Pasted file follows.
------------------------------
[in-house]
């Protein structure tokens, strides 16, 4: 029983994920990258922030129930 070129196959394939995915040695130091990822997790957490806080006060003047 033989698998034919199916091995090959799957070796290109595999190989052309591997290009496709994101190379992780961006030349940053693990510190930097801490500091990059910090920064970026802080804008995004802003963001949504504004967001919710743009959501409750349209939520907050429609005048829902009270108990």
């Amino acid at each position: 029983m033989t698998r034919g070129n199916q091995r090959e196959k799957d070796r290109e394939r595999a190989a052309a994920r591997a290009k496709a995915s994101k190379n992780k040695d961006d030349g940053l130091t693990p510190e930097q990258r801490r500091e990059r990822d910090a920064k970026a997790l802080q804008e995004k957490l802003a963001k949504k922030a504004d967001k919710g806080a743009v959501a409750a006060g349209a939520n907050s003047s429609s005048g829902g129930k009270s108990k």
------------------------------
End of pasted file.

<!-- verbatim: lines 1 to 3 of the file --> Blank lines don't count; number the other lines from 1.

[in-house]
């Protein structure tokens, strides 16, 4: 029983994920990258922030129930 070129196959394939995915040695130091990822997790957490806080006060003047 033989698998034919199916091995090959799957070796290109595999190989052309591997290009496709994101190379992780961006030349940053693990510190930097801490500091990059910090920064970026802080804008995004802003963001949504504004967001919710743009959501409750349209939520907050429609005048829902009270108990």
């Amino acid at each position: 029983m033989t698998r034919g070129n199916q091995r090959e196959k799957d070796r290109e394939r595999a190989a052309a994920r591997a290009k496709a995915s994101k190379n992780k040695d961006d030349g940053l130091t693990p510190e930097q990258r801490r500091e990059r990822d910090a920064k970026a997790l802080q804008e995004k957490l802003a963001k949504k922030a504004d967001k919710g806080a743009v959501a409750a006060g349209a939520n907050s003047s429609s005048g829902g129930k009270s108990k």